Where the Sleep A20 can definitely score points is the suppression of ambient noise. This is despite the fact that the earbuds do not even have ANC — i.e. active, electronically aided noise suppression. Instead, Soundcore threw in various silicone tips with passive isolation, which perform a really good job. Surrounding noise is thus completely suppressed. This also allows Soundcore to avoid a problem I have repeatedly observed with ANC earbuds.

You get touch controls with the Sleep A20.
The earbuds of the Sleep A20 have touch-sensitive surfaces. / © nextpit

This is because various in-ear earbuds with ANC that I have been able to review in recent years produced loud feedback when I held the earbuds in the palm of my hand. Feedback occurs when the microphones pick up recorded sound when it is played back through speakers in their immediate vicinity. I'm sure everyone knows the loud beeping sound from concerts or karaoke bars. I could imagine the Soundcore Sleep A20 would have similar effects if you were to completely enclose them with your ear and pillow while sleeping. Without integrated ANC, this risk is eliminated, which could lead to ear damage in the worst case scenario. Good job, Soundcore!

As there is no need for ANC, Soundcore does not have any built-in microphones. Hence if there is an incoming phone call while you sleep, you can't use the hands-free function to answer it.

Battery & Charging

Despite their small size and weight of just 3 g, the Soundcore Sleep A20 achieved a battery life of up to 14 hours according to the manufacturer in sleep mode without Bluetooth connectivity enabled. When Bluetooth connectivity is enabled, the battery life drops to nine hours and can be extended to 80 hours by recharging via the charging case.


  • Very good battery life.
  • Ideally, 10 days is possible using the charging case alone.


  • No wireless charging.
  • No fast charging function.

The battery specialists at Anker are known for delivering products with excellent battery life to the market. The Sleep A20 from the Anker subsidiary Soundcore is no exception. On the contrary: integrating such powerful batteries into in-ear headphones weighing just 3 g that deliver a runtime of up to 14 hours is a truly impressive feat.

The front LEDs do more than just indicate the battery level.
The LEDs in front indicate the battery level and more. / © nextpit

However, this runtime information refers to the use of the earbuds in Sleep mode. In this mode, the earbuds play locally stored sounds and cannot play media from the smartphone. Even with Bluetooth activated, the runtime drops to nine hours, which is still good for the small pair of earbuds.

The charging case extends the runtime to a total of 80 hours. With eight hours of sleep per night, this results in excellent freedom from a power socket for ten nights. If the charging case needs to be plugged in, this can be done either via USB-C or wireless via the Qi standard. I found the latter to be particularly useful. In theory, you can always have the earbuds ready on the bedside table if you place a charging pad underneath.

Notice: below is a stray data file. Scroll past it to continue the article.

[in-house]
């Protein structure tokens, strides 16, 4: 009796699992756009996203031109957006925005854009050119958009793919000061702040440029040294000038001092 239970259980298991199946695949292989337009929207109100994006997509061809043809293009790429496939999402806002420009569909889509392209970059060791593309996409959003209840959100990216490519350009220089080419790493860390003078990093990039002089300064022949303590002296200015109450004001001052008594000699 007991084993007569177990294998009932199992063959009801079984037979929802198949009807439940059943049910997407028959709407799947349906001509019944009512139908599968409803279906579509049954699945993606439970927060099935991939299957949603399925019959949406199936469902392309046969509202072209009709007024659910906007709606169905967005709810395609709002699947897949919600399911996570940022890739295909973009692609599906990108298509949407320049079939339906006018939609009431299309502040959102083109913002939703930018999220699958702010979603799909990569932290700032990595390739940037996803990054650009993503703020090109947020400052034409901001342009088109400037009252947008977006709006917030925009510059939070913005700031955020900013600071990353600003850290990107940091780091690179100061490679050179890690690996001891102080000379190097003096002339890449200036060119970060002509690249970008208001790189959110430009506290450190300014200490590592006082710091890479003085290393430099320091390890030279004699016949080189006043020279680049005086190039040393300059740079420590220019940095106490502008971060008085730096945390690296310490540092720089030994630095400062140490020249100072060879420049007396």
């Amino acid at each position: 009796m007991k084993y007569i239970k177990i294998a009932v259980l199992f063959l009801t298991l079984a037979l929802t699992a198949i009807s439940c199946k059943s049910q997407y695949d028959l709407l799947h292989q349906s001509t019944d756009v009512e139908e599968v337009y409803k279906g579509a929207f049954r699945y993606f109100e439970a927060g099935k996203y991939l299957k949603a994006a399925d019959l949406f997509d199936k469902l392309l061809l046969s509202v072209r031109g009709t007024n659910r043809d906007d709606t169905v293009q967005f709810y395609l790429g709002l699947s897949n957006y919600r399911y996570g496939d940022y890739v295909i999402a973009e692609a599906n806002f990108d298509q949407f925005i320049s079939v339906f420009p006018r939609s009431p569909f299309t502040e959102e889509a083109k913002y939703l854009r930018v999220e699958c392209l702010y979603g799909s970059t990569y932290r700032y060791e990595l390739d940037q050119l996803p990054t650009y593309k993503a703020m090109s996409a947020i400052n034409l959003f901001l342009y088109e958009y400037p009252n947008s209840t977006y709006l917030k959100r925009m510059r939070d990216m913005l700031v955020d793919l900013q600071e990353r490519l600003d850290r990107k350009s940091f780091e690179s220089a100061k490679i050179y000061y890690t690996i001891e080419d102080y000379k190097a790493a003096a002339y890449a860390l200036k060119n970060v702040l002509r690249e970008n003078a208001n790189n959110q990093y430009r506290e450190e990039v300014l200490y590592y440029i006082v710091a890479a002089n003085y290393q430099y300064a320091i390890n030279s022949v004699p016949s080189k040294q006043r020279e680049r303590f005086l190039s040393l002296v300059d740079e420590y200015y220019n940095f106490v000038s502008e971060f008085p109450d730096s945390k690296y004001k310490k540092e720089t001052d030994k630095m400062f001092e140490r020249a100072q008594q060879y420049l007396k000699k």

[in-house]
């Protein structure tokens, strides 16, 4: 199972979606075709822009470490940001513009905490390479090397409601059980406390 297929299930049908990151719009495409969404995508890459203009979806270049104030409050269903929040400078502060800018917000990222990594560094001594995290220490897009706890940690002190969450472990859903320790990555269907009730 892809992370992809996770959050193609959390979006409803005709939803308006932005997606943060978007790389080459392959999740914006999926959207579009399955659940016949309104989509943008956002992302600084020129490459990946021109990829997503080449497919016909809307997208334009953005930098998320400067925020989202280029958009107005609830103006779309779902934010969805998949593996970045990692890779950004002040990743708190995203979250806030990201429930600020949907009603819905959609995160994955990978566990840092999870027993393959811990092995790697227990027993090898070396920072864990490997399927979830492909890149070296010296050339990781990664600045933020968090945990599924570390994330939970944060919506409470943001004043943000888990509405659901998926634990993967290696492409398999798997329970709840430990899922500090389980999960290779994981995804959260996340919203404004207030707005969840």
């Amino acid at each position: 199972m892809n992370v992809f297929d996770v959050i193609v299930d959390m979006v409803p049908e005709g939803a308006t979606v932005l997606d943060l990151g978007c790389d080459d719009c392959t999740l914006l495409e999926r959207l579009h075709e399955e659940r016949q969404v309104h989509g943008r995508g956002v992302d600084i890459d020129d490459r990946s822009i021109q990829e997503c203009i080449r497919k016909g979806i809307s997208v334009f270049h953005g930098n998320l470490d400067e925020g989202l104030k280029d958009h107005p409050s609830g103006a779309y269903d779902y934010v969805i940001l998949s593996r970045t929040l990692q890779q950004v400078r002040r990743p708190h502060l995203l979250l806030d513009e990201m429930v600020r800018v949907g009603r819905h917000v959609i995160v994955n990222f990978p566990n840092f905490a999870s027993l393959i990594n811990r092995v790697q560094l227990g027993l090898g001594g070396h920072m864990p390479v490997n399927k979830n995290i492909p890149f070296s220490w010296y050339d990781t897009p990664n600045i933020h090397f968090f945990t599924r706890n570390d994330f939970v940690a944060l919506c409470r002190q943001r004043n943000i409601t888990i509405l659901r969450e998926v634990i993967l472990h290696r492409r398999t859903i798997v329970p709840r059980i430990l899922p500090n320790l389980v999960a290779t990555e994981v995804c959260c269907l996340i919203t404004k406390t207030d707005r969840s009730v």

Final conclusion

In the second generation model, Soundcore's sleep earbuds have become even slimmer. They are comfortable to wear even when lying on your side and I was surprised how often I still wore the in-ear earbuds in the morning. If you wear the Sleep A20 all night long, you will definitely enjoy more peace and quiet in noisy environments.

This can be attributed to the silicone tips with effective noise isolation, where Soundcore offers a wide range of "calming sounds" that can be stored locally on the earbuds if desired. This eliminates the need for a connection to the smartphone and Soundcore can extend the battery life to an impressive 12 hours.

It's not that easy inserting the earbuds into the charging case.
Unfortunately, inserting them into the charging case takes some effort. / © nextpit

As a companion device when sleeping, the Sleep A20 also records sleep phases and other metrics. After several nights and days of reviewing it, the only points of criticism are the fiddly charging case and the lack of microphones. The in-ear earbuds are not suitable for lovers who like to talk over the phone until they fall asleep, nor for those who like to wear them as earbuds during the day.

Overall, the Soundcore Sleep A20 impressed us. Above all, Soundcore demonstrated a good feel for well-thought-out products. Functions such as particularly gentle system tones, the availability of different alarm clocks, and a snooze function geared towards the wearer falling asleep proved that Soundcore understands how consumer electronics should behave during sleep.

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Benjamin Lucks

Benjamin Lucks
Product Reviewer

Benjamin works as a freelance journalist and is always on the lookout for special features that make new cell phones, headphones and gadgets interesting for the reader. If he doesn't succeed, he comforts himself by writing short stories and using his digital camera.